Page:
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IN THE KNOW

Local Life
Bora Bora – exotic landscapes, sparkling seas, bright blue skies. Beyond its natural beauty, our cluster of islands is home to the warm, open-hearted people of Polynesia and a rich tapestry of culture and traditions. Our modern Pacific nation boasts a cosmopolitan blend of ancient Polynesian heritage and French élan. Most Tahitians are multilingual, speaking English as their third or even fourth language, with Tahitian or an island dialect such as Tuamotu first, and French second. While a strong French cultural influence remains, you’ll still find plenty of indigenous heritage in Tahiti. You’ll also find some East Asian culture, introduced by Chinese immigrants in the 19th century. The Lunar New Year is celebrated every year, and Asian flavours permeate our cuisine. 
 
Greetings
It's customary to shake hands when you meet people you know. If you are meeting a group, you should shake hands with everybody, even if you don't know them. When asking a question to a native Tahitian, a movement of the eyebrow can mean 'yes'. Common expressions includes ia orana (pronounced: yo-RAH-nah), which means ‘hello’, and mauru'uru (pronounced: mah-ROO-roo), which means ‘thank you’. 
 
Festivals
Many exciting festivals take place in Bora Bora, giving you the opportunity for a fun cultural exchange. Celebrating Polynesian culture with song, dance and traditional sports, the Heiva in July is one festival not to be missed. There’s also Hawaiki Nui, a three-day outrigger canoe race that happens every November.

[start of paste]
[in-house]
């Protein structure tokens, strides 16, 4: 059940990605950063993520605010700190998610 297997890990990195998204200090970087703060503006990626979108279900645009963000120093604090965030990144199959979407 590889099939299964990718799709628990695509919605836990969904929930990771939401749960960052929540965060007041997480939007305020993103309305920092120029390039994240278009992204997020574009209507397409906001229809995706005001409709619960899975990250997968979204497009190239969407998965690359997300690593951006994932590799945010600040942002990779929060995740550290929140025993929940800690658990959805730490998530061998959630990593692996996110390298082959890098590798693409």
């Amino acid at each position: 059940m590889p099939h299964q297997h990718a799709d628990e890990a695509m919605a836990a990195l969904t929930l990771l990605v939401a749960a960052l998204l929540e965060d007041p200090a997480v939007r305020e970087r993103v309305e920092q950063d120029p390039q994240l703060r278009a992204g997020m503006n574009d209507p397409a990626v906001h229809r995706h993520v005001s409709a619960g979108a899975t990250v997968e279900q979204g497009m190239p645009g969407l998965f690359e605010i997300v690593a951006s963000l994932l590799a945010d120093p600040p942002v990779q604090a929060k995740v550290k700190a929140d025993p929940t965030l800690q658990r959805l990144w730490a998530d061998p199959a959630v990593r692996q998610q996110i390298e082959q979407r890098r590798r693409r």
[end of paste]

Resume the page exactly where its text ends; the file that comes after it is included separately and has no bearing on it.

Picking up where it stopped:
Legends
Bora Bora means 'first born' in the Tahitian language. According to local mythology, Bora Bora was the first land mass to emerge from the sea after the sacred island of Raiatea was created. The island is known as the ‘Pearl of the Pacific' and its lagoon is considered one of the most beautiful in the world.
 
Local Oils 
Monoï and tamanu oils are used widely in local beauty remedies. Tamanu is applied to sunburn and mosquito bites, while monoï is an excellent skin moisturiser.
 
Tattoos 
Tattoos are part of ancient Polynesian tradition and their various styles and symbols have different meanings. They were originally created using the point of a shark’s tooth, but these days sterilised needles are used. Marama, a talented tattoo artist, offers his services on Bora Bora.